Chicago Jazz Festival
Grant Park; Thu 28–Sun 31
When jazz fans scan this year’s lineup, two names will jump off the page: Sonny and Ornette. Sonny Rollins (Pritzker Pavilion), who kicks off the fest Thursday night, may be the exemplar of bebop’s thorny relationship to its past. At 78, Rollins remains a mercurial and thrilling live performer, refusing to fit his unpredictable solos into the neat box jazz historians have assigned him. (Aging jazz musicians, take note.) And Ornette Coleman (Petrillo Music Shell)? Ditto what Ken Vandermark said.
But what’s truly exciting about this year’s fest isn’t these New York–based, megawatt headliners—the lesser-known names are just as brilliant. In one of the more thorough lineups in recent memory, the fest features some of the city’s most celebrated frequent visitors—many of whom should be honorary Chicagoans—along with some rarely heard local ensembles.
First among the visitors, salsa legend Eddie Palmieri (Petrillo), who easily can convince audiences he’s playing piano with three hands, headlines Friday 29 following the elegant jazz vocalist Dee Dee Bridgewater (Petrillo). And on Saturday 30, Kenny Burrell (Jazz on Jackson Stage), one of the most sophisticated and soulful practitioners of bebop guitar, plays behind an all-star local trio, including the magnificent Larry Gray on bass and pianist Willie Pickens.
Sunday 31 offers another set of guests we’re lucky to see often: the Netherlands’ Instant Composers Pool Orchestra (Petrillo). The ICP represents the happiest, most whimsical fringes of free jazz and, in many ways, may be the truest disciples of Coleman’s legacy working today.
The Jazz Institute of Chicago, which curates the fest, commissioned three back-to-back don’t-miss events on Saturday 30: Pianist Vijay Iyer (Petrillo), one of the avant-garde’s most intellectual representatives (and not just because of his Ph.D. in physics) leads a new quintet; frequent Chicago visitor, co-owner of the excellent local jazz label Greenleaf Music and trumpeter Dave Douglas brings out his Brass Ecstasy ensemble, a tribute to the late, great polystylist horn man of the Art Ensemble of Chicago, Lester Bowie; and Gerald Wilson, the elder bandleader who transformed big-band music into its funky and lush modern sound, headlines with his own new work.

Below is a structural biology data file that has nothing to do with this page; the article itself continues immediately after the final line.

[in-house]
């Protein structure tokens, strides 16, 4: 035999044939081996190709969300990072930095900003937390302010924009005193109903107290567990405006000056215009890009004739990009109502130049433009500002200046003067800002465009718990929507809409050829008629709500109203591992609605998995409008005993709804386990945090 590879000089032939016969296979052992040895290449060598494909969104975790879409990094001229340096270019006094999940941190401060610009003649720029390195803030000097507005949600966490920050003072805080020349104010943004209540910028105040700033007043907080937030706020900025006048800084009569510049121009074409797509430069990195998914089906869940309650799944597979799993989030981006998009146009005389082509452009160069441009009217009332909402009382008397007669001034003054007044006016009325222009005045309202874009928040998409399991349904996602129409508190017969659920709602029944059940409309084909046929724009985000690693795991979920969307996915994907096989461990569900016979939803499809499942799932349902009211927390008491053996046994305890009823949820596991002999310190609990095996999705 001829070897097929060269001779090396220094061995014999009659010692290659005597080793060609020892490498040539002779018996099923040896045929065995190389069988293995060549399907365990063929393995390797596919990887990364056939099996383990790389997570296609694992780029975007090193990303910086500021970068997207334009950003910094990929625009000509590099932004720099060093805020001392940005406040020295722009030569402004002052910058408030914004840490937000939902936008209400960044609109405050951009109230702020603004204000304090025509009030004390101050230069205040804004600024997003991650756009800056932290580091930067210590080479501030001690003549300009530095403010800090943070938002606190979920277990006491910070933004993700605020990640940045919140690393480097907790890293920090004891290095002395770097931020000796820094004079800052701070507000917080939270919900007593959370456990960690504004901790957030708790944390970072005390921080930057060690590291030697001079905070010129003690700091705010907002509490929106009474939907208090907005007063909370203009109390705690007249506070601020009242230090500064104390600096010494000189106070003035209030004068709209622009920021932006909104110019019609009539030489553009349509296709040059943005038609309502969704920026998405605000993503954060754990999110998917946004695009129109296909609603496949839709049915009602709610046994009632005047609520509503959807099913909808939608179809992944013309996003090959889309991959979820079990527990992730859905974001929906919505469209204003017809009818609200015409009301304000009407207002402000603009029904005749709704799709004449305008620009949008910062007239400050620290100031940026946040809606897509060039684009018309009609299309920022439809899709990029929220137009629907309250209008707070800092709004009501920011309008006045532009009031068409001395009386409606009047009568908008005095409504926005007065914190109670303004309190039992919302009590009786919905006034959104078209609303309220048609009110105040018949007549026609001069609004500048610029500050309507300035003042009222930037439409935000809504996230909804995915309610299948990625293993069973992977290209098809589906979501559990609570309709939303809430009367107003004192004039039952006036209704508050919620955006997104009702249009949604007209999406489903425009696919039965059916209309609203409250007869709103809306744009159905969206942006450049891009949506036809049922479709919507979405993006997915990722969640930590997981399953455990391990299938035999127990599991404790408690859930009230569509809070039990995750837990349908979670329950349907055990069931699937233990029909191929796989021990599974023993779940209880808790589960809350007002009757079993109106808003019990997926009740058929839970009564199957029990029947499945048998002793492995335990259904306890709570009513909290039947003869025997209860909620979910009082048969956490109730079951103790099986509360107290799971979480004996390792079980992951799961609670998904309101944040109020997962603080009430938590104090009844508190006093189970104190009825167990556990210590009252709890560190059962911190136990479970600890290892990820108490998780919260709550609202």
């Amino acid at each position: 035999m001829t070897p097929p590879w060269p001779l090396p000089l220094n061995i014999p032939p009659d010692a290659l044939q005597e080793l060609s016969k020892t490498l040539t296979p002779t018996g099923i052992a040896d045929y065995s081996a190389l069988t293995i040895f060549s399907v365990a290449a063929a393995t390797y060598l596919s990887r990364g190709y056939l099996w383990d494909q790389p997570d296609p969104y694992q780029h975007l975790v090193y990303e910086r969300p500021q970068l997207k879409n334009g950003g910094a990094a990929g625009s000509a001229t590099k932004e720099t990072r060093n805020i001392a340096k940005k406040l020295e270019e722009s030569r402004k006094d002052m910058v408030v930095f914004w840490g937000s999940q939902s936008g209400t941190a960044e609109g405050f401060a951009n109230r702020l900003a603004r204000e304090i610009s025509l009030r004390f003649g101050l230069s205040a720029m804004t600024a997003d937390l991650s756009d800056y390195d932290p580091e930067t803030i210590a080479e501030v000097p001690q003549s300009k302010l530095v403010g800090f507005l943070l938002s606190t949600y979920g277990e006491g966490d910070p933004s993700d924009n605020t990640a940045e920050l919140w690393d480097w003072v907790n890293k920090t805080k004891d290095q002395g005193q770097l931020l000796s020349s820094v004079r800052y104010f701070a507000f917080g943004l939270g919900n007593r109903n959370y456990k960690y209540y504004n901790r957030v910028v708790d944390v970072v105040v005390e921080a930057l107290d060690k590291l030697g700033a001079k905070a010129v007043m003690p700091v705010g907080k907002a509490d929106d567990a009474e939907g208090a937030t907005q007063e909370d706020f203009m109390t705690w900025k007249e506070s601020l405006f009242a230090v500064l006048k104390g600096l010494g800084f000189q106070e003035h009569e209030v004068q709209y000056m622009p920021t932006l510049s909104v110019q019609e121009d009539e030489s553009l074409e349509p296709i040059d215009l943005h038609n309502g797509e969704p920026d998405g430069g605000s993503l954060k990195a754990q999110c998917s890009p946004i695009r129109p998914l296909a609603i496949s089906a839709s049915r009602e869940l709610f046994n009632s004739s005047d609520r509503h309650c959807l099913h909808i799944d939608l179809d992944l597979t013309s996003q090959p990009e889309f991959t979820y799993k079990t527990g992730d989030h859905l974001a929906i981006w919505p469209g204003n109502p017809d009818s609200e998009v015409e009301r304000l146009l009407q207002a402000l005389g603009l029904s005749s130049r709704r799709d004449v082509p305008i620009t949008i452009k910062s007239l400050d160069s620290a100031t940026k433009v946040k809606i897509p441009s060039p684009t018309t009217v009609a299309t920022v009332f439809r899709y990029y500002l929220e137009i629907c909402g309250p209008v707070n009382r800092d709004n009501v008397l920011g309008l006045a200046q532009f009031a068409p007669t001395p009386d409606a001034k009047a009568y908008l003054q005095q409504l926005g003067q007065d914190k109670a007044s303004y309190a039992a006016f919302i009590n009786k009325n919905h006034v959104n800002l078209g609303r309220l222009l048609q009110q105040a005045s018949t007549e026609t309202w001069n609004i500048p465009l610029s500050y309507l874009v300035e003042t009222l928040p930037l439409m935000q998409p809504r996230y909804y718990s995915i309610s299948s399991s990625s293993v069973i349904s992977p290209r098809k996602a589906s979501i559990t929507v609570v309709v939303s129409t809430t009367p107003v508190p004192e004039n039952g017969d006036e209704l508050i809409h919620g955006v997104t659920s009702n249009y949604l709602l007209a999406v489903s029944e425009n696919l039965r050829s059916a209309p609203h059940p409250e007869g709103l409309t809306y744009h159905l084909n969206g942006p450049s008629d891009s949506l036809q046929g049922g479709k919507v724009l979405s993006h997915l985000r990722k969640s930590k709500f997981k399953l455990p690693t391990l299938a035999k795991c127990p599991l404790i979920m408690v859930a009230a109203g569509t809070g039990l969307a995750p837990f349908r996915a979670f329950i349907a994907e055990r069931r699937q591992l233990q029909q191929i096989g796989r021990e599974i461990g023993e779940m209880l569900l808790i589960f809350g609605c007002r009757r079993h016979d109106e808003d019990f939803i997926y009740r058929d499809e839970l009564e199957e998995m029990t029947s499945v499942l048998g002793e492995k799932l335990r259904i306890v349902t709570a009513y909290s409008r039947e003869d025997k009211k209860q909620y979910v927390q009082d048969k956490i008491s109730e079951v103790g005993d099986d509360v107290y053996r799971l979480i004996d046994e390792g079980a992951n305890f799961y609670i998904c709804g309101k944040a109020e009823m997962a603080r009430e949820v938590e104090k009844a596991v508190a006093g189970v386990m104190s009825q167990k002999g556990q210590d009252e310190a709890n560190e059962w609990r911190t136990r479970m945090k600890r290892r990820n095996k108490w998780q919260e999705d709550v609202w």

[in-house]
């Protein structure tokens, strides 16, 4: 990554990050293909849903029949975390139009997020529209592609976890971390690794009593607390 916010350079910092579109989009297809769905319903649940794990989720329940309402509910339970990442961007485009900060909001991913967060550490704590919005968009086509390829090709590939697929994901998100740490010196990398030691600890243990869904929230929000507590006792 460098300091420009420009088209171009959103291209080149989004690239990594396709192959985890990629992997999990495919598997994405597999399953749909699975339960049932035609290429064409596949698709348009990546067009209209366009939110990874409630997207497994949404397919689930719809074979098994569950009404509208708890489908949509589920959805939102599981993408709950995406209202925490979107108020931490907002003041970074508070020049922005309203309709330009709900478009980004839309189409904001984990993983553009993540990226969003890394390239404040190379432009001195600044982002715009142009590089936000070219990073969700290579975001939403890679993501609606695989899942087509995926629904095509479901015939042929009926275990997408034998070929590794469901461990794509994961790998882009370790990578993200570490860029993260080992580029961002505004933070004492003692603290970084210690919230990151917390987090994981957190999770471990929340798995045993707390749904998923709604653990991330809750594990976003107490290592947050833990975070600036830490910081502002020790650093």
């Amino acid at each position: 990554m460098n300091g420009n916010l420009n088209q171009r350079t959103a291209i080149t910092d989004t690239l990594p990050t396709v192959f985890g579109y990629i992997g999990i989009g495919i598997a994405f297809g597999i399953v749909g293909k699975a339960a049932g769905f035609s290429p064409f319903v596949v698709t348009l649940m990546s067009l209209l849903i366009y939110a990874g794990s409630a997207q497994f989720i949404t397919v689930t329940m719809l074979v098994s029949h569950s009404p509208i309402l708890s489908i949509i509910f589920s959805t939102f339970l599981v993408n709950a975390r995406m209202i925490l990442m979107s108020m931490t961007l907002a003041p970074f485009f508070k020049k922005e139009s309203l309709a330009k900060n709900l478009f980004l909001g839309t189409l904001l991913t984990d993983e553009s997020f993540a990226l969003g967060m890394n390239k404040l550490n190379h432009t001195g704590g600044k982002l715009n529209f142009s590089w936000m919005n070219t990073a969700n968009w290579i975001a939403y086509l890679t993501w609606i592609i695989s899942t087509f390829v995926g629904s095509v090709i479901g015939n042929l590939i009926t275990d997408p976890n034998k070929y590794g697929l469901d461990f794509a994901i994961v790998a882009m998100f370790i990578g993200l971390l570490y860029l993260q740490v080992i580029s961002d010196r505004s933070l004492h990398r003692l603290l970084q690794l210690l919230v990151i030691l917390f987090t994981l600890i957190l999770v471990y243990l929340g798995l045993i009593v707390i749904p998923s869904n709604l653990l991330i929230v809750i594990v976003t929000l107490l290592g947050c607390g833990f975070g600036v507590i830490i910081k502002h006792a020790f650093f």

This year the fest also honors several local jazz icons with creative tributes: Veteran bebop legend and saxophonist Franz Jackson, who passed away in May (Petrillo); the late Capt. Walter Dyett (Petrillo), the Lois Weisberg of early Chicago jazz; the still-thriving Association for the Advancement of Creative Musicians (AACM) (Petrillo); and the Austin High Gang of the early-’20s scene, which gets a tribute from the young, composerly cornetist Josh Berman (Jazz on Jackson Stage).
For a taste of the local scene, two rare gatherings of the city’s best jazz and guitar players will be held: Rob Mazurek’s postmodern jazz fusion ensemble Isotope 217 (Jazz on Jackson) and Ed Wilkerson’s fantastic brass band, 8 Bold Souls (Petrillo). In a season rife with expensive music festivals, jazz fans—for once—can count themselves the lucky ones.